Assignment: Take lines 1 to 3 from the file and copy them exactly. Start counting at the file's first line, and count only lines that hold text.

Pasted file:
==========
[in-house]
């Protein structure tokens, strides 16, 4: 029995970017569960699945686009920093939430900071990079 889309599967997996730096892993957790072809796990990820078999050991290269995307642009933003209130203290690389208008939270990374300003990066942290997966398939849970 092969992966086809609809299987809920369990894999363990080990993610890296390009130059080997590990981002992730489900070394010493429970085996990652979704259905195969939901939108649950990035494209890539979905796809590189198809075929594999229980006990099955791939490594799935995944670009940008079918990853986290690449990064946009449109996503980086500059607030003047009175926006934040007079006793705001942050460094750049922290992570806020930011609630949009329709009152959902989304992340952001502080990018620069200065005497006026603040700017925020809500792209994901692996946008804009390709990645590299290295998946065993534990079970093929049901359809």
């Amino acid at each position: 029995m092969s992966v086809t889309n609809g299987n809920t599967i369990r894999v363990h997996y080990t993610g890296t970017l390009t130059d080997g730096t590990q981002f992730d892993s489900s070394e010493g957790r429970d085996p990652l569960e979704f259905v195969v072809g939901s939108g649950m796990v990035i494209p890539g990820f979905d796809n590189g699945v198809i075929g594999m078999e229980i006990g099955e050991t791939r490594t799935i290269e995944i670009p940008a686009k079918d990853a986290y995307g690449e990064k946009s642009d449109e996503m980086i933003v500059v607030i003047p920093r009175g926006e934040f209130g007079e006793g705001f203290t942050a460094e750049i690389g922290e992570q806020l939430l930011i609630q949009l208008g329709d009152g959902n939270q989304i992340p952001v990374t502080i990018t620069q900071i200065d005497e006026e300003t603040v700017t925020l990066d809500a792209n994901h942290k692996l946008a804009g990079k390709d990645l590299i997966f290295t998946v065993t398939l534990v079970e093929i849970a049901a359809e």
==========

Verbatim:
[in-house]
């Protein structure tokens, strides 16, 4: 029995970017569960699945686009920093939430900071990079 889309599967997996730096892993957790072809796990990820078999050991290269995307642009933003209130203290690389208008939270990374300003990066942290997966398939849970 092969992966086809609809299987809920369990894999363990080990993610890296390009130059080997590990981002992730489900070394010493429970085996990652979704259905195969939901939108649950990035494209890539979905796809590189198809075929594999229980006990099955791939490594799935995944670009940008079918990853986290690449990064946009449109996503980086500059607030003047009175926006934040007079006793705001942050460094750049922290992570806020930011609630949009329709009152959902989304992340952001502080990018620069200065005497006026603040700017925020809500792209994901692996946008804009390709990645590299290295998946065993534990079970093929049901359809």
């Amino acid at each position: 029995m092969s992966v086809t889309n609809g299987n809920t599967i369990r894999v363990h997996y080990t993610g890296t970017l390009t130059d080997g730096t590990q981002f992730d892993s489900s070394e010493g957790r429970d085996p990652l569960e979704f259905v195969v072809g939901s939108g649950m796990v990035i494209p890539g990820f979905d796809n590189g699945v198809i075929g594999m078999e229980i006990g099955e050991t791939r490594t799935i290269e995944i670009p940008a686009k079918d990853a986290y995307g690449e990064k946009s642009d449109e996503m980086i933003v500059v607030i003047p920093r009175g926006e934040f209130g007079e006793g705001f203290t942050a460094e750049i690389g922290e992570q806020l939430l930011i609630q949009l208008g329709d009152g959902n939270q989304i992340p952001v990374t502080i990018t620069q900071i200065d005497e006026e300003t603040v700017t925020l990066d809500a792209n994901h942290k692996l946008a804009g990079k390709d990645l590299i997966f290295t998946v065993t398939l534990v079970e093929i849970a049901a359809e």